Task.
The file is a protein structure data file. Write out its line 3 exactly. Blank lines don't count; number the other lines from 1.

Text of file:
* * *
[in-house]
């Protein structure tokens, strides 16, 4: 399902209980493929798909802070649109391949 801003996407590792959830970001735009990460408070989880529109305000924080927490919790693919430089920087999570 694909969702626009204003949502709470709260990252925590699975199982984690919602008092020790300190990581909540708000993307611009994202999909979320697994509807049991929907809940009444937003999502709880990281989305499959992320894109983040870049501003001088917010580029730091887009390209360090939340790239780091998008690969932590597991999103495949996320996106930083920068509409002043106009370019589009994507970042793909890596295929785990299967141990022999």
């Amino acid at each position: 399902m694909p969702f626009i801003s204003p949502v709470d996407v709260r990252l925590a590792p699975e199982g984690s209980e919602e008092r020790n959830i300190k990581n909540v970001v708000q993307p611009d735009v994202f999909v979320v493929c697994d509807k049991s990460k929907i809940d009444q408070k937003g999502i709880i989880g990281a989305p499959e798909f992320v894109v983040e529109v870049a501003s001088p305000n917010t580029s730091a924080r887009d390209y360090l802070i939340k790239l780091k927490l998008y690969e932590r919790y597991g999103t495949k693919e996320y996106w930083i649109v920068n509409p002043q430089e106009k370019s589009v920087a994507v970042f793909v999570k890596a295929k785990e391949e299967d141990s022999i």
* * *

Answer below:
């Amino acid at each position: 399902m694909p969702f626009i801003s204003p949502v709470d996407v709260r990252l925590a590792p699975e199982g984690s209980e919602e008092r020790n959830i300190k990581n909540v970001v708000q993307p611009d735009v994202f999909v979320v493929c697994d509807k049991s990460k929907i809940d009444q408070k937003g999502i709880i989880g990281a989305p499959e798909f992320v894109v983040e529109v870049a501003s001088p305000n917010t580029s730091a924080r887009d390209y360090l802070i939340k790239l780091k927490l998008y690969e932590r919790y597991g999103t495949k693919e996320y996106w930083i649109v920068n509409p002043q430089e106009k370019s589009v920087a994507v970042f793909v999570k890596a295929k785990e391949e299967d141990s022999i």